13 powerful techniques to open your speech or presentation

13 powerful techniques to open your speech or presentation
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The first 7 seconds of your speech or presentation is one of the most crucial seconds to grab your audience’s attention. If the opening of your speech or presentation is not interesting, unique or different, then there is a high chance of losing your audience’s attention. So we need to make your opening of speech or presentation as interesting as possible to grip your audience into your spell. Your audience should be thirsty to listen more and more. To capture your audience attention you need to know powerful techniques to open your speech or presentation. 

So here are 13 techniques or tricks to capture your audience’s attention into your mystical spell.

13 Techniques or tricks to open your speech or presentation

1) Imagine. 

“IMAGINE” is a powerful word to capture your audience

It has 3 specific impacts 

  • It’s an subconscious prompt to listen to the next statement
  • You are including the audience as the part of your speech
  • You are taking your audience’s mind for a trip

Example:

Topic:  Life
Speech Message: Collect memories in your piggy bank of life not money.

Title: MY. . .piggy bank

Imagine. . .Going back in time and reliving one precious moment of your life. What would that be? Your first cycle? Your first gift? Do you remember the colour of it?. . .

2) Oxymoron 

What is oxymoron?

Oxymorons are contradicting statements. Oxymoron is an amazing technique to capture your audience.

It gives the audience something unexpected. The moment they listen to it, they will pause and wonder, “Did I hear it right?” or “Laugh”

Example: 

  1. I distinctly remember forgetting that. . .
  2. Thank God, I’m an atheist.

3) Paradox

What is Paradox?

Paradox is a statement which may sound absurd or contradictory but after researching may prove to be well founded or true.

Example:

  • Save money by spending it.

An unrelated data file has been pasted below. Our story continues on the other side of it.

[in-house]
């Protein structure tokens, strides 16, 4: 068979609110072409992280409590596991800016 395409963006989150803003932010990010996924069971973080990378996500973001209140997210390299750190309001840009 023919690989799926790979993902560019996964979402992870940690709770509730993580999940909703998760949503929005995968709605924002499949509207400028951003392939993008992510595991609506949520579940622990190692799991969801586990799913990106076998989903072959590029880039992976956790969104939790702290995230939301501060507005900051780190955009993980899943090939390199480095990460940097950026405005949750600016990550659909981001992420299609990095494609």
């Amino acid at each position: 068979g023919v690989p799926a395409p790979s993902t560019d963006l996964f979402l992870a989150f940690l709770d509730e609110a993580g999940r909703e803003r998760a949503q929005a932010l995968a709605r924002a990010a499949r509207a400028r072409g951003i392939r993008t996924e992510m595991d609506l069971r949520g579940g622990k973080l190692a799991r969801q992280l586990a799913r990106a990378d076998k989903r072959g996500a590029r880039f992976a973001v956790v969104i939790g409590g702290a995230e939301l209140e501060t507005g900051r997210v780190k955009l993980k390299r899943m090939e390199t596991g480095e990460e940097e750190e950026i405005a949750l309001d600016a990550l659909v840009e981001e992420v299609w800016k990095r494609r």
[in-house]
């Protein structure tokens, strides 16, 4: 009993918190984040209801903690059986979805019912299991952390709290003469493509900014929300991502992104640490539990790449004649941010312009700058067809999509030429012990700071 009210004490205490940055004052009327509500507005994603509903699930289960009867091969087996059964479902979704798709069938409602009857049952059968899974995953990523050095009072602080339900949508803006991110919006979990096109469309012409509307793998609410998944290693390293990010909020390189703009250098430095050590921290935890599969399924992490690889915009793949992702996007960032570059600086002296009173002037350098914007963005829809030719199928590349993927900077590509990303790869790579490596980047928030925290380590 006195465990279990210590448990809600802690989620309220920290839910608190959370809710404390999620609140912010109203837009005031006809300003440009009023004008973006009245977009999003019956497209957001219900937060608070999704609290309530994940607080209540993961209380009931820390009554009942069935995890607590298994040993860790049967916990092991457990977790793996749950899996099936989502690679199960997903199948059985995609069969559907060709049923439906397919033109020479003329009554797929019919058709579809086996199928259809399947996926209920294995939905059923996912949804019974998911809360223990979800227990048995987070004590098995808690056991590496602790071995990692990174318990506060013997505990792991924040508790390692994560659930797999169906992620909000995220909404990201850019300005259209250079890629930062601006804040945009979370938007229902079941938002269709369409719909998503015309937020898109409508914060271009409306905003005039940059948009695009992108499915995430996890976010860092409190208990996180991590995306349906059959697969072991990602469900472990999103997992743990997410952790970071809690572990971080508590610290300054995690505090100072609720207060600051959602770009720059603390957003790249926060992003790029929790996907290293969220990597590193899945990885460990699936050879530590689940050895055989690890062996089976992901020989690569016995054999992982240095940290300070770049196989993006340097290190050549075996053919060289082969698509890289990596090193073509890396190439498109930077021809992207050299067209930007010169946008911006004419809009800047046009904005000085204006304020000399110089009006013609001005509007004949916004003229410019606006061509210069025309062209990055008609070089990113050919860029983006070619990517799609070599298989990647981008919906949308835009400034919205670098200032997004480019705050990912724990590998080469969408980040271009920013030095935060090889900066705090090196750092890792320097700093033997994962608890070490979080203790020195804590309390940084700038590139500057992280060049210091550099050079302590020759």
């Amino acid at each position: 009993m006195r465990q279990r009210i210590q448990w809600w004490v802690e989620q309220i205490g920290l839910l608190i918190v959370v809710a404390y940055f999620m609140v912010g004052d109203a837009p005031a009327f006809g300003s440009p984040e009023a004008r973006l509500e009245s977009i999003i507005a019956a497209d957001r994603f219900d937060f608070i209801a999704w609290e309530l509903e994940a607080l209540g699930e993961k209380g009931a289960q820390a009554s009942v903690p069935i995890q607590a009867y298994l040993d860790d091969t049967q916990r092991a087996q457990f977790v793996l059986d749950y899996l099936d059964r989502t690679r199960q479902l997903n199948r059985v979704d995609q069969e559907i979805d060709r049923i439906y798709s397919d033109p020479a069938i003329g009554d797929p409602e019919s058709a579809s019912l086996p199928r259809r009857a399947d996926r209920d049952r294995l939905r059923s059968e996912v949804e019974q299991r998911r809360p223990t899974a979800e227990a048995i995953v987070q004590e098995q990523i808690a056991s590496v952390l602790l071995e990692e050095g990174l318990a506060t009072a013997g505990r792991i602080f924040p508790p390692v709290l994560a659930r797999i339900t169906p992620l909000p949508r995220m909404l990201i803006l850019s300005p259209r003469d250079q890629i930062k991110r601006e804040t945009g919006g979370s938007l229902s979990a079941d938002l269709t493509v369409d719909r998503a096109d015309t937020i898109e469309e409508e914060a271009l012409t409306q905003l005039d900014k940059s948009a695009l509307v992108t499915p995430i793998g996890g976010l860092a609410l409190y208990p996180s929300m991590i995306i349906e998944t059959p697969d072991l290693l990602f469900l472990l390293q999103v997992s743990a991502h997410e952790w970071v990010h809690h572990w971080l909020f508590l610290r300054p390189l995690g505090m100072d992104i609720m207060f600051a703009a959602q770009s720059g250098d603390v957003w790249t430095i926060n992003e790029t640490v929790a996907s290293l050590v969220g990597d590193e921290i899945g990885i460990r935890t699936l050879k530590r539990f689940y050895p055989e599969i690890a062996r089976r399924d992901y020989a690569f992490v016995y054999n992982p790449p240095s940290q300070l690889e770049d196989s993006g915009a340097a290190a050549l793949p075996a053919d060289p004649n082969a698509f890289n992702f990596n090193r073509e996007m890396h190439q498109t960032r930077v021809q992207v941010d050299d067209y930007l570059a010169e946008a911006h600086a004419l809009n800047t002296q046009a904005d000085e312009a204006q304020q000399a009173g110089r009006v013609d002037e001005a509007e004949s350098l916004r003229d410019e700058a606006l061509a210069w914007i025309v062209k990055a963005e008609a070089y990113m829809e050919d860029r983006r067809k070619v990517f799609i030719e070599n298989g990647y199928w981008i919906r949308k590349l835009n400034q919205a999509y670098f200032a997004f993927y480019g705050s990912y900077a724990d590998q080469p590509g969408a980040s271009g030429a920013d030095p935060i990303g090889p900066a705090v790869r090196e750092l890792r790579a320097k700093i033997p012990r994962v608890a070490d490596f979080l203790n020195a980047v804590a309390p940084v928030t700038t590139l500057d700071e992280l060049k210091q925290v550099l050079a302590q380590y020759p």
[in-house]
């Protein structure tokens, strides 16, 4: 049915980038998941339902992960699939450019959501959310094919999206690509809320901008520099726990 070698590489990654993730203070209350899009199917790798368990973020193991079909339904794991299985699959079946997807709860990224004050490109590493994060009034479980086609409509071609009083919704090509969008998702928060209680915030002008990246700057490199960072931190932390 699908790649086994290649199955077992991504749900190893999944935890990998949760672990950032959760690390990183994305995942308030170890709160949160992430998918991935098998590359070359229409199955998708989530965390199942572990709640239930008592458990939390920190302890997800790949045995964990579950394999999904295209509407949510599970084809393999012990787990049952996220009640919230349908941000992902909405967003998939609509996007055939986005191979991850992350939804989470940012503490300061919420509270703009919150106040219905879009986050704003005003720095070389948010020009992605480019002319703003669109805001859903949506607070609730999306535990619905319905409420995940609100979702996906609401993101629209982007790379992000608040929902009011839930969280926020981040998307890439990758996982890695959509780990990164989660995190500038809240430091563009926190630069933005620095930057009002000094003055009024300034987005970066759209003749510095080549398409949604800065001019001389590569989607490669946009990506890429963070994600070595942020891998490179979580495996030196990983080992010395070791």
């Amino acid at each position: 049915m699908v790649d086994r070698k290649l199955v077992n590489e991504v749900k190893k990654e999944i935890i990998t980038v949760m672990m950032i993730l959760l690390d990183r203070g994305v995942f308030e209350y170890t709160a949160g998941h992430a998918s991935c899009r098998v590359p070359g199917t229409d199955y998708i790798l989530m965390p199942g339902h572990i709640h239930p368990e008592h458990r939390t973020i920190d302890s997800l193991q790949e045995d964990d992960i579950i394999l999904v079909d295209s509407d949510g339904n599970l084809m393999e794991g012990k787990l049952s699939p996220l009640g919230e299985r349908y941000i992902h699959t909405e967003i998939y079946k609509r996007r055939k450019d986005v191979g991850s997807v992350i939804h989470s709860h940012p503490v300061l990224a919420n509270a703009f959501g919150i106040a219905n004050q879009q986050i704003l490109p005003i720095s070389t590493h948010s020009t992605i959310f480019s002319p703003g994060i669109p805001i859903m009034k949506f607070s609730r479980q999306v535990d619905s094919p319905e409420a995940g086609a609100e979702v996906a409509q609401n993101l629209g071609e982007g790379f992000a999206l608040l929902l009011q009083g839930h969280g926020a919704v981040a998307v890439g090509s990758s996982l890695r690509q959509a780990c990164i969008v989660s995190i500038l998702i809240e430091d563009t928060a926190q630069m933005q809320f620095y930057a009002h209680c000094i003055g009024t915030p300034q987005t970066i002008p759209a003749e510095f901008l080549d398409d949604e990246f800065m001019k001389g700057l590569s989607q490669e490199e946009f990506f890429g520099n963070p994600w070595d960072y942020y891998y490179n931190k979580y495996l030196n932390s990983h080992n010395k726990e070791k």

• “I know one thing,” Socrates famously said. “That I know nothing.”

4) Quote 

Starting with a thought provoking quote can also be a good idea. But you need to make sure that quote is relevant to the topic.

Example:  Leadership Seminar

“A man who wants to lead the orchestra must turn his back on the crowd.” – Max Lucado,

5) “What if?”  Scenario

You can begin with an “What if . . Questions.

Example:

  • What if you could stop time whenever you wanted to?

  • What if we find life on mars and lose life on earth?

6) “Raise your hands “ question

“Raise your hands if you have fallen in love?”

Tip: You can implement body language here 

“How many of you have fallen in love?”  ( You raise your hand while asking this. The audience will respond by raising their hand if the question is relevant to them. You can see this magic of body language happening in front of you.)

7) Silence

Yes, you heard it right. “SILENCE”.

When you are invited on stage. Go to the center of the stage and just be silent for 10 seconds. You will be shocked to notice the entire audience will be waiting for your first sentence. However, use this technique when the audience is not distracted or impatient.

8) Thought provoking statements or phrase

Example: 

Books can be dangerous. The best ones should be labelled ‘This could change your life”

9) Thought provoking or Compelling question

Example: 

Where does a thought go when it’s forgotten?

10) “Can you or Do You” question

Can you remember a moment when you were frightened?

11) Unusual sound or an act

You can try something different other than the traditional ways to start a speech. But make sure you have the right target audience, so that it works effectively.

Example:

12) Prop 

You can also use a prop to make a point or hook your audience

13) Start with a story

Storytelling is a powerful way to start your speech. It hooks the audience at any point.

HOW STORYTELLING CAN CHANGE YOUR LIFE

14) Once upon a time

This is an extension of starting with a story. “ONCE UPON A TIME” this sentence still has its magic to attract the audience.


Step by Step guide to public speaking


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